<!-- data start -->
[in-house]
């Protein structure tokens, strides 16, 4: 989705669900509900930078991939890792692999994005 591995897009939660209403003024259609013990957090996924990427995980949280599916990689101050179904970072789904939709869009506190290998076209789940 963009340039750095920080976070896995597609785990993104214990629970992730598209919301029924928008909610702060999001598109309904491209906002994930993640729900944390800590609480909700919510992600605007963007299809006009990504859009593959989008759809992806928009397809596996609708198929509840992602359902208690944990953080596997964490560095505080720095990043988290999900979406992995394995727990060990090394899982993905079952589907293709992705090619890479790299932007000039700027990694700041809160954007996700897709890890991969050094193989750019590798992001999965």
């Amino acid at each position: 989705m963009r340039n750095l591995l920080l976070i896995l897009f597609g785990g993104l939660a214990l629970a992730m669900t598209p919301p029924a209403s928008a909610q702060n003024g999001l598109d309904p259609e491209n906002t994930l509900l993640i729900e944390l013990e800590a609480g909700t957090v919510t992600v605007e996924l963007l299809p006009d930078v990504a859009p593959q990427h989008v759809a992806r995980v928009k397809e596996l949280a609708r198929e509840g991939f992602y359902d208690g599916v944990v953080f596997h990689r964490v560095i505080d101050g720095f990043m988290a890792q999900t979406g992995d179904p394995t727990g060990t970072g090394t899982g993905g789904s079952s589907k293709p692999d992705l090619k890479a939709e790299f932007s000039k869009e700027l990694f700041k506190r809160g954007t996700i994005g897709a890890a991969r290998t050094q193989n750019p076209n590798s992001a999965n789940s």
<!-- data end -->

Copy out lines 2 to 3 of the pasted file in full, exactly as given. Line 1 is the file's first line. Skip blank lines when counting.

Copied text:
């Protein structure tokens, strides 16, 4: 989705669900509900930078991939890792692999994005 591995897009939660209403003024259609013990957090996924990427995980949280599916990689101050179904970072789904939709869009506190290998076209789940 963009340039750095920080976070896995597609785990993104214990629970992730598209919301029924928008909610702060999001598109309904491209906002994930993640729900944390800590609480909700919510992600605007963007299809006009990504859009593959989008759809992806928009397809596996609708198929509840992602359902208690944990953080596997964490560095505080720095990043988290999900979406992995394995727990060990090394899982993905079952589907293709992705090619890479790299932007000039700027990694700041809160954007996700897709890890991969050094193989750019590798992001999965």
């Amino acid at each position: 989705m963009r340039n750095l591995l920080l976070i896995l897009f597609g785990g993104l939660a214990l629970a992730m669900t598209p919301p029924a209403s928008a909610q702060n003024g999001l598109d309904p259609e491209n906002t994930l509900l993640i729900e944390l013990e800590a609480g909700t957090v919510t992600v605007e996924l963007l299809p006009d930078v990504a859009p593959q990427h989008v759809a992806r995980v928009k397809e596996l949280a609708r198929e509840g991939f992602y359902d208690g599916v944990v953080f596997h990689r964490v560095i505080d101050g720095f990043m988290a890792q999900t979406g992995d179904p394995t727990g060990t970072g090394t899982g993905g789904s079952s589907k293709p692999d992705l090619k890479a939709e790299f932007s000039k869009e700027l990694f700041k506190r809160g954007t996700i994005g897709a890890a991969r290998t050094q193989n750019p076209n590798s992001a999965n789940s």